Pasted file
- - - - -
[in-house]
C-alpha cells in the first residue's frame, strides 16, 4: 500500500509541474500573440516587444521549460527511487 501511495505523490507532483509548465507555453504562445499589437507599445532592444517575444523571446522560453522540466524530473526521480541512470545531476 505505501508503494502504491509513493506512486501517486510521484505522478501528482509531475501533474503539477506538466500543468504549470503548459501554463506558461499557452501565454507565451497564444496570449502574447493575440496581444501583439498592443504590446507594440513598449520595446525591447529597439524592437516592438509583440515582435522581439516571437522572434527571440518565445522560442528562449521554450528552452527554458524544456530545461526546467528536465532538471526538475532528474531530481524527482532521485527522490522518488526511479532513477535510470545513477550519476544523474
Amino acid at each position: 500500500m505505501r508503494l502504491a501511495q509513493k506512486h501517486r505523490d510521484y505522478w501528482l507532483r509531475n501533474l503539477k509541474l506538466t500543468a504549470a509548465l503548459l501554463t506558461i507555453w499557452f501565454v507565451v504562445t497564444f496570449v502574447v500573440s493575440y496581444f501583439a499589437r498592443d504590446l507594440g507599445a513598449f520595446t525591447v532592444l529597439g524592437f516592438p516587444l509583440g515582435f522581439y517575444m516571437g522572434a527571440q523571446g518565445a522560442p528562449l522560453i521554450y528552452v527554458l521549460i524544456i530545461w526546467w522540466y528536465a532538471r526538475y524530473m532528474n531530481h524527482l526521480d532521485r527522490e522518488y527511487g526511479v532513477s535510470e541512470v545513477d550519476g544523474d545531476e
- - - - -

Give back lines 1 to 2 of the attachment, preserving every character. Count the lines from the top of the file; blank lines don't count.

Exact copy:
[in-house]
C-alpha cells in the first residue's frame, strides 16, 4: 500500500509541474500573440516587444521549460527511487 501511495505523490507532483509548465507555453504562445499589437507599445532592444517575444523571446522560453522540466524530473526521480541512470545531476 505505501508503494502504491509513493506512486501517486510521484505522478501528482509531475501533474503539477506538466500543468504549470503548459501554463506558461499557452501565454507565451497564444496570449502574447493575440496581444501583439498592443504590446507594440513598449520595446525591447529597439524592437516592438509583440515582435522581439516571437522572434527571440518565445522560442528562449521554450528552452527554458524544456530545461526546467528536465532538471526538475532528474531530481524527482532521485527522490522518488526511479532513477535510470545513477550519476544523474